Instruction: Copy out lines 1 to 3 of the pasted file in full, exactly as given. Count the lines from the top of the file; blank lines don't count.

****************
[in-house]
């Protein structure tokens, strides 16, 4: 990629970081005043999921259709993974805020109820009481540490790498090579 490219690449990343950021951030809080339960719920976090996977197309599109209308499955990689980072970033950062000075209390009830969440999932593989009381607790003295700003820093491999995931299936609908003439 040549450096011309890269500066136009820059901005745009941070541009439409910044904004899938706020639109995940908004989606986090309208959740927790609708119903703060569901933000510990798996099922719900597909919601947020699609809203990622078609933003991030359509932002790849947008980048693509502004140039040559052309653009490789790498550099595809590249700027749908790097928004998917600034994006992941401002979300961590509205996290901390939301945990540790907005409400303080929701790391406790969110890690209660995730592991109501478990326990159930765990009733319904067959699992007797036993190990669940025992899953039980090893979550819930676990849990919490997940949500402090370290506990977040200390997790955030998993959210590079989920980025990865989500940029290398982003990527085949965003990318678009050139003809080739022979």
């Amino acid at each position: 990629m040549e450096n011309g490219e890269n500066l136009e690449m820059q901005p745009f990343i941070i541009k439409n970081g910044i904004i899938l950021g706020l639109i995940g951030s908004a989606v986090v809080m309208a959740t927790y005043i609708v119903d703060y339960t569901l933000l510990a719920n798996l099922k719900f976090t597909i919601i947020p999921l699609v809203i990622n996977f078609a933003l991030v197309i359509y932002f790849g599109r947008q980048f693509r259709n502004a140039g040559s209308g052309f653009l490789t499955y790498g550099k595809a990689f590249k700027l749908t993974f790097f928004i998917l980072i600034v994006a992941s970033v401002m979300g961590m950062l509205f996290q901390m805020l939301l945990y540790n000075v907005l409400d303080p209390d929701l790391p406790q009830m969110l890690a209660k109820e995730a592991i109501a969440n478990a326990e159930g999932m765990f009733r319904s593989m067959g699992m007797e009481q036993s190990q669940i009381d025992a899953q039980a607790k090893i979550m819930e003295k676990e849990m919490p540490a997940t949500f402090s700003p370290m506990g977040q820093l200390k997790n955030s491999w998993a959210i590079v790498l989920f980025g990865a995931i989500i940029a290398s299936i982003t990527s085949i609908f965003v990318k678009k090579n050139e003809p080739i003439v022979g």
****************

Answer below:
[in-house]
């Protein structure tokens, strides 16, 4: 990629970081005043999921259709993974805020109820009481540490790498090579 490219690449990343950021951030809080339960719920976090996977197309599109209308499955990689980072970033950062000075209390009830969440999932593989009381607790003295700003820093491999995931299936609908003439 040549450096011309890269500066136009820059901005745009941070541009439409910044904004899938706020639109995940908004989606986090309208959740927790609708119903703060569901933000510990798996099922719900597909919601947020699609809203990622078609933003991030359509932002790849947008980048693509502004140039040559052309653009490789790498550099595809590249700027749908790097928004998917600034994006992941401002979300961590509205996290901390939301945990540790907005409400303080929701790391406790969110890690209660995730592991109501478990326990159930765990009733319904067959699992007797036993190990669940025992899953039980090893979550819930676990849990919490997940949500402090370290506990977040200390997790955030998993959210590079989920980025990865989500940029290398982003990527085949965003990318678009050139003809080739022979």
């Amino acid at each position: 990629m040549e450096n011309g490219e890269n500066l136009e690449m820059q901005p745009f990343i941070i541009k439409n970081g910044i904004i899938l950021g706020l639109i995940g951030s908004a989606v986090v809080m309208a959740t927790y005043i609708v119903d703060y339960t569901l933000l510990a719920n798996l099922k719900f976090t597909i919601i947020p999921l699609v809203i990622n996977f078609a933003l991030v197309i359509y932002f790849g599109r947008q980048f693509r259709n502004a140039g040559s209308g052309f653009l490789t499955y790498g550099k595809a990689f590249k700027l749908t993974f790097f928004i998917l980072i600034v994006a992941s970033v401002m979300g961590m950062l509205f996290q901390m805020l939301l945990y540790n000075v907005l409400d303080p209390d929701l790391p406790q009830m969110l890690a209660k109820e995730a592991i109501a969440n478990a326990e159930g999932m765990f009733r319904s593989m067959g699992m007797e009481q036993s190990q669940i009381d025992a899953q039980a607790k090893i979550m819930e003295k676990e849990m919490p540490a997940t949500f402090s700003p370290m506990g977040q820093l200390k997790n955030s491999w998993a959210i590079v790498l989920f980025g990865a995931i989500i940029a290398s299936i982003t990527s085949i609908f965003v990318k678009k090579n050139e003809p080739i003439v022979g």